A church congregation presents a Christian Science lecture, not for itself, but to bless its neighbor. In this way, lectures are gifts of unconditional love. And the impartial and universal love from the lecture not only blesses the attendees and community, but the givers of the lecture, because giving is itself a true gift.
Several years ago I was part of a camp at Burning Man, a large week-long societal experiment that takes place annually in a remote desert in Nevada. We arranged for several lectures to take place under the sponsorship of Churches of Christ, Scientist, in the region.
At one of these lectures the large domed tent in which the lecture was being held became very crowded. As the lecture began, an attendee stood up at the entrance and shouted: “There’s no more room! Everyone move forward so more people can get in!”
As the crowd moved closer together, I watched one of our camp members get up and walk outside to make more room in the tent. I felt his action was deeply selfless and Christlike. Part of me wanted to get up and follow him out, but another part of me felt self-conscious, not wanting to draw attention to myself, and selfish about wanting to hear the lecture clearly. I was even afraid the lecturer might think I wanted to leave! But after a few moments, I felt it was right to give up my seat—or rather, my spot on the floor—and I joined my fellow camp member outside.
Later, I learned that this fulfilled the spirit of an article in the Manual of The Mother Church by Mary Baker Eddy titled “Welcoming Strangers,” which says, “It shall be the duty and privilege of the local members of The Mother Church to give their seats, if necessary, to strangers who may come to attend the morning services” (p. 59). While this By-Law specifically references church services, the spirit of it can also be applied to welcoming strangers with unconditional love at lectures, in Sunday Schools, in Reading Rooms, and throughout all our daily interactions.
Are we willing to give up our seat—to relinquish all willfulness, selfishness, and preconceived notions—in order that we might love unconditionally, more impartially, more universally?
Are we willing to give up our seat—to relinquish all willfulness, selfishness, and preconceived notions—in order that we might love unconditionally, more impartially, more universally? When we do, we’re opening up avenues for overflowing lectures, church services, Sunday Schools, and Reading Rooms.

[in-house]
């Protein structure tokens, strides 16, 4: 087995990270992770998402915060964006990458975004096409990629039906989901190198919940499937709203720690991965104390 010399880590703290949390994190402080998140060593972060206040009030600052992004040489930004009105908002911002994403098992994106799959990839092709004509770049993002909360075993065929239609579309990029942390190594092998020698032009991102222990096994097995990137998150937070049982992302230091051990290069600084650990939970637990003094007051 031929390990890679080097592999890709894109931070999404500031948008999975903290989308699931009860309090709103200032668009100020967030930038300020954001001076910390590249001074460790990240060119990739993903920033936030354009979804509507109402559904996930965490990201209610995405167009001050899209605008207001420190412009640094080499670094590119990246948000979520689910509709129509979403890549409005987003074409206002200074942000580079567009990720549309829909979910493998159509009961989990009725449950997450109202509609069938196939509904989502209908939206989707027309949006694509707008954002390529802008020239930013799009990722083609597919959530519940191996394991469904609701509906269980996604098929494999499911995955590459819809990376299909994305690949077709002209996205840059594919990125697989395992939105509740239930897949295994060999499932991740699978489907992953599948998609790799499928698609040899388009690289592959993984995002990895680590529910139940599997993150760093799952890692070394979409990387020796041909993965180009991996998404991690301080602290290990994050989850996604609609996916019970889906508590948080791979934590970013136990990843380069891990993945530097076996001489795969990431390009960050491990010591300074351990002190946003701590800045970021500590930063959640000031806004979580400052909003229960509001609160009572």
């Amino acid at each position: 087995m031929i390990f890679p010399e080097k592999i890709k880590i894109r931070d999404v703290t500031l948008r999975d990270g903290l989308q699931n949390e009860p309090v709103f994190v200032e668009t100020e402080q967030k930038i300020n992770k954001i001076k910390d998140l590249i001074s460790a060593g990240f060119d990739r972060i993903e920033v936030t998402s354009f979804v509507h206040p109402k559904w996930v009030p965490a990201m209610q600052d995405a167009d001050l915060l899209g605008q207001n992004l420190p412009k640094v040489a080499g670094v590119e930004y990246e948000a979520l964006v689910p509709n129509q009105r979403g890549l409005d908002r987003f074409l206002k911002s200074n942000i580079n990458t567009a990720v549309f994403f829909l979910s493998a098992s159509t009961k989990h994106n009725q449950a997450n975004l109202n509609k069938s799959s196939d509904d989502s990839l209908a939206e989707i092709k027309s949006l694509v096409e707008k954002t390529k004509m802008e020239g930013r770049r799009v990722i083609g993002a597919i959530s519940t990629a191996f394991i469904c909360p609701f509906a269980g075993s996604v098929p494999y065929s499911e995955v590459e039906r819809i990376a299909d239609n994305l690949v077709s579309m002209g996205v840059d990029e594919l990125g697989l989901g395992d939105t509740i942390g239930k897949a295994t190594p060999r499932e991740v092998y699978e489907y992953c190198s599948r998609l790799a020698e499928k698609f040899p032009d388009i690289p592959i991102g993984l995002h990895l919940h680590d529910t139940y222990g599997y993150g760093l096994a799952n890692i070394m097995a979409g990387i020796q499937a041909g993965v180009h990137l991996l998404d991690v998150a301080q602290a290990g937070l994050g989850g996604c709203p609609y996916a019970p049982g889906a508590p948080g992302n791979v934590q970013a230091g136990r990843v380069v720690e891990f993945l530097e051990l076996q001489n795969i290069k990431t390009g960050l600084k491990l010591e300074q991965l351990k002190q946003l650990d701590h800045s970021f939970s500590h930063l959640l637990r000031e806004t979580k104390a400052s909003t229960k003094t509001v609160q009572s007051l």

Mrs. Eddy writes in the textbook of Christian Science that we should support those in search of Truth: “Give them a cup of cold water in Christ’s name, and never fear the consequences” (Science and Health with Key to the Scriptures, p. 570).
We can humbly and lovingly expect every lecture to overflow when we are willing to give up our seat—when we give up the notion that we’re putting on a lecture so that we can get something, whether that’s more church attendees and members, or more recognition in the community. Because the lecture includes “a true and just reply to public topics condemning Christian Science,” and “facts pertaining to the life of the Pastor Emeritus [Mrs. Eddy]” (Manual, p. 93), we can trust these inclusions to attract and touch the receptive heart.
Jesus teaches in Matthew, chapter 6, that when we seek first the kingdom of God and God’s righteousness, everything else is added to us (see 6:33). When we seek God first, we are better able to recognize the universality of the truth of Christian Science; that divine Science is applicable and available to all mankind; and that all of humanity yearns for this truth.
Our own attendance at a lecture, or more visitors at our branch church, or any number of other benefits, may be “added unto” us as a reward for giving, but even if those outward benefits do not show, we are not lacking. When we give a Christian Science lecture to our community with unconditional love—without expectation of a reward of any kind except to bless others—we can never miss out on any good, because the very act of loving fulfills our purpose as Love’s idea.
Eventually there were more than 12 of us sitting outside the lecture venue/tent that day at Burning Man, listening as best we could. Although my campmate and I didn’t hear every word, we never felt we were missing out; we knew that, along with everyone else inside and outside of that tent, we were infinitely blessed. I felt God’s love. Love took away the sting of the sun overhead. And universal Love was in action when I had a French edition of Science and Health on hand to share with a young man asking questions in French after the next day’s lecture—even though I had only intended to bring English editions.
Hymn 182 by Richard C. Trench from the Christian Science Hymnal puts it beautifully:
… we must share, if we would keep
That blessing from above;
They cease to have who cease to give:
Such is the law of Love.